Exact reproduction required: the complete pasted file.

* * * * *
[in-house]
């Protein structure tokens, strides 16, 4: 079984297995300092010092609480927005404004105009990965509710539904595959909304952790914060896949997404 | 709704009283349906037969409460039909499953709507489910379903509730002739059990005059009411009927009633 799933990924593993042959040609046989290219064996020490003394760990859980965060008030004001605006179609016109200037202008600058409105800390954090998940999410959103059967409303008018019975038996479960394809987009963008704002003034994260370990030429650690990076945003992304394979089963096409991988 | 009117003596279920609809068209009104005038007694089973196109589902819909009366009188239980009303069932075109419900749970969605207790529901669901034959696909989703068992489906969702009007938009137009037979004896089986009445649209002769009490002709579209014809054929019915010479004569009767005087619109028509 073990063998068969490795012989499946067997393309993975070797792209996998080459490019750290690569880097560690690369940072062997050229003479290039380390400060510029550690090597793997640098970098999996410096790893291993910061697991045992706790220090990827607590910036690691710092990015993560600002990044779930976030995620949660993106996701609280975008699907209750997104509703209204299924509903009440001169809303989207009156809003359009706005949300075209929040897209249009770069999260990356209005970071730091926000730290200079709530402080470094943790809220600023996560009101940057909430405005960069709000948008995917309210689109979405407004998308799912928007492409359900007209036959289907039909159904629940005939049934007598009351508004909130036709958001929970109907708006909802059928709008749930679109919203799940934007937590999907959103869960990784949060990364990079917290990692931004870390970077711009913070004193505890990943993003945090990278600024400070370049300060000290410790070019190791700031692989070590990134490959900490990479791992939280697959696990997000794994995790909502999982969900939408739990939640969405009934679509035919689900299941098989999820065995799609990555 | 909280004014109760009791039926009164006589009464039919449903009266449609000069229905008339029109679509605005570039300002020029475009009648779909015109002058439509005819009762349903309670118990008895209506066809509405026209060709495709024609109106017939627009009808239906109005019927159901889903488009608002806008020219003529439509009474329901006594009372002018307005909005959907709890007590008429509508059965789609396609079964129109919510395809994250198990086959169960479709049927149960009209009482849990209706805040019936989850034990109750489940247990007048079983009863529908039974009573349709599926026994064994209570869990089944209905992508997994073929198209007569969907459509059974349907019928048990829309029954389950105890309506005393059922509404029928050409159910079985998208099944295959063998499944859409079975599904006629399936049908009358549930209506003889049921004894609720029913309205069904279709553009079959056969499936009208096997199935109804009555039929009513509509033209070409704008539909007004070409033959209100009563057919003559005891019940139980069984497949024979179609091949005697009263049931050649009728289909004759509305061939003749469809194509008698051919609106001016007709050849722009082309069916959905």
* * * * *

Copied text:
[in-house]
């Protein structure tokens, strides 16, 4: 079984297995300092010092609480927005404004105009990965509710539904595959909304952790914060896949997404 | 709704009283349906037969409460039909499953709507489910379903509730002739059990005059009411009927009633 799933990924593993042959040609046989290219064996020490003394760990859980965060008030004001605006179609016109200037202008600058409105800390954090998940999410959103059967409303008018019975038996479960394809987009963008704002003034994260370990030429650690990076945003992304394979089963096409991988 | 009117003596279920609809068209009104005038007694089973196109589902819909009366009188239980009303069932075109419900749970969605207790529901669901034959696909989703068992489906969702009007938009137009037979004896089986009445649209002769009490002709579209014809054929019915010479004569009767005087619109028509 073990063998068969490795012989499946067997393309993975070797792209996998080459490019750290690569880097560690690369940072062997050229003479290039380390400060510029550690090597793997640098970098999996410096790893291993910061697991045992706790220090990827607590910036690691710092990015993560600002990044779930976030995620949660993106996701609280975008699907209750997104509703209204299924509903009440001169809303989207009156809003359009706005949300075209929040897209249009770069999260990356209005970071730091926000730290200079709530402080470094943790809220600023996560009101940057909430405005960069709000948008995917309210689109979405407004998308799912928007492409359900007209036959289907039909159904629940005939049934007598009351508004909130036709958001929970109907708006909802059928709008749930679109919203799940934007937590999907959103869960990784949060990364990079917290990692931004870390970077711009913070004193505890990943993003945090990278600024400070370049300060000290410790070019190791700031692989070590990134490959900490990479791992939280697959696990997000794994995790909502999982969900939408739990939640969405009934679509035919689900299941098989999820065995799609990555 | 909280004014109760009791039926009164006589009464039919449903009266449609000069229905008339029109679509605005570039300002020029475009009648779909015109002058439509005819009762349903309670118990008895209506066809509405026209060709495709024609109106017939627009009808239906109005019927159901889903488009608002806008020219003529439509009474329901006594009372002018307005909005959907709890007590008429509508059965789609396609079964129109919510395809994250198990086959169960479709049927149960009209009482849990209706805040019936989850034990109750489940247990007048079983009863529908039974009573349709599926026994064994209570869990089944209905992508997994073929198209007569969907459509059974349907019928048990829309029954389950105890309506005393059922509404029928050409159910079985998208099944295959063998499944859409079975599904006629399936049908009358549930209506003889049921004894609720029913309205069904279709553009079959056969499936009208096997199935109804009555039929009513509509033209070409704008539909007004070409033959209100009563057919003559005891019940139980069984497949024979179609091949005697009263049931050649009728289909004759509305061939003749469809194509008698051919609106001016007709050849722009082309069916959905």